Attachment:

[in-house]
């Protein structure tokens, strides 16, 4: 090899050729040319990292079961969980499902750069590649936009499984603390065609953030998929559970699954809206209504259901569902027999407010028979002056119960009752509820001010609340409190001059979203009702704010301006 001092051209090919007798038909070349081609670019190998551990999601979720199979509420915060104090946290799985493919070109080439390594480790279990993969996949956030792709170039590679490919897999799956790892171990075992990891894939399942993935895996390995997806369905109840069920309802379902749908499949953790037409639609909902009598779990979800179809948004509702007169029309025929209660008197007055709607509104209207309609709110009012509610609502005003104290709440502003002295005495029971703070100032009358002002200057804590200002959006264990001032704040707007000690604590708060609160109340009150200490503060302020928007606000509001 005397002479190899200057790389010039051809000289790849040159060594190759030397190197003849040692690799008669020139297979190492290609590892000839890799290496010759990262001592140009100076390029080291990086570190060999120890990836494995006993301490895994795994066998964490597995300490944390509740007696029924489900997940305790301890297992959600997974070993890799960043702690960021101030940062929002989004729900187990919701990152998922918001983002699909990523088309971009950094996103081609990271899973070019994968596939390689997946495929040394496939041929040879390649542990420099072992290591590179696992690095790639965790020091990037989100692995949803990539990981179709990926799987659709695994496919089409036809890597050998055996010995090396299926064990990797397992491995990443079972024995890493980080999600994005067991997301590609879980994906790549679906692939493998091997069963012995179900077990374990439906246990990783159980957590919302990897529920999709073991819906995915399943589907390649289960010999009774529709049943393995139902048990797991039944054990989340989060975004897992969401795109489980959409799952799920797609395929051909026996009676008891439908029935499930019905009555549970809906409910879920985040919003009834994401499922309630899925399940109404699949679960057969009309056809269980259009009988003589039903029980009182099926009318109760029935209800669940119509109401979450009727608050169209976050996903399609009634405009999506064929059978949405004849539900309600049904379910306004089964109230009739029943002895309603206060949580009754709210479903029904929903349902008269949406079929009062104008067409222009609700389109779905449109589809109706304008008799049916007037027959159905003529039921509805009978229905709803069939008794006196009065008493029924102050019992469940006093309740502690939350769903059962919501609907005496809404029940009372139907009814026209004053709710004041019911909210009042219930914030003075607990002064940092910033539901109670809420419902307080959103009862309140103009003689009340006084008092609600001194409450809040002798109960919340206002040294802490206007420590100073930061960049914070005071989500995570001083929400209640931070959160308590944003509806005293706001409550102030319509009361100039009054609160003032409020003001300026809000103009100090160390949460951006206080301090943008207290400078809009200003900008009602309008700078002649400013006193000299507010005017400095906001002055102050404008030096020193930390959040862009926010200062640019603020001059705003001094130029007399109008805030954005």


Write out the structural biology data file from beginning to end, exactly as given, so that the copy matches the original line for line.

[in-house]
């Protein structure tokens, strides 16, 4: 090899050729040319990292079961969980499902750069590649936009499984603390065609953030998929559970699954809206209504259901569902027999407010028979002056119960009752509820001010609340409190001059979203009702704010301006 001092051209090919007798038909070349081609670019190998551990999601979720199979509420915060104090946290799985493919070109080439390594480790279990993969996949956030792709170039590679490919897999799956790892171990075992990891894939399942993935895996390995997806369905109840069920309802379902749908499949953790037409639609909902009598779990979800179809948004509702007169029309025929209660008197007055709607509104209207309609709110009012509610609502005003104290709440502003002295005495029971703070100032009358002002200057804590200002959006264990001032704040707007000690604590708060609160109340009150200490503060302020928007606000509001 005397002479190899200057790389010039051809000289790849040159060594190759030397190197003849040692690799008669020139297979190492290609590892000839890799290496010759990262001592140009100076390029080291990086570190060999120890990836494995006993301490895994795994066998964490597995300490944390509740007696029924489900997940305790301890297992959600997974070993890799960043702690960021101030940062929002989004729900187990919701990152998922918001983002699909990523088309971009950094996103081609990271899973070019994968596939390689997946495929040394496939041929040879390649542990420099072992290591590179696992690095790639965790020091990037989100692995949803990539990981179709990926799987659709695994496919089409036809890597050998055996010995090396299926064990990797397992491995990443079972024995890493980080999600994005067991997301590609879980994906790549679906692939493998091997069963012995179900077990374990439906246990990783159980957590919302990897529920999709073991819906995915399943589907390649289960010999009774529709049943393995139902048990797991039944054990989340989060975004897992969401795109489980959409799952799920797609395929051909026996009676008891439908029935499930019905009555549970809906409910879920985040919003009834994401499922309630899925399940109404699949679960057969009309056809269980259009009988003589039903029980009182099926009318109760029935209800669940119509109401979450009727608050169209976050996903399609009634405009999506064929059978949405004849539900309600049904379910306004089964109230009739029943002895309603206060949580009754709210479903029904929903349902008269949406079929009062104008067409222009609700389109779905449109589809109706304008008799049916007037027959159905003529039921509805009978229905709803069939008794006196009065008493029924102050019992469940006093309740502690939350769903059962919501609907005496809404029940009372139907009814026209004053709710004041019911909210009042219930914030003075607990002064940092910033539901109670809420419902307080959103009862309140103009003689009340006084008092609600001194409450809040002798109960919340206002040294802490206007420590100073930061960049914070005071989500995570001083929400209640931070959160308590944003509806005293706001409550102030319509009361100039009054609160003032409020003001300026809000103009100090160390949460951006206080301090943008207290400078809009200003900008009602309008700078002649400013006193000299507010005017400095906001002055102050404008030096020193930390959040862009926010200062640019603020001059705003001094130029007399109008805030954005």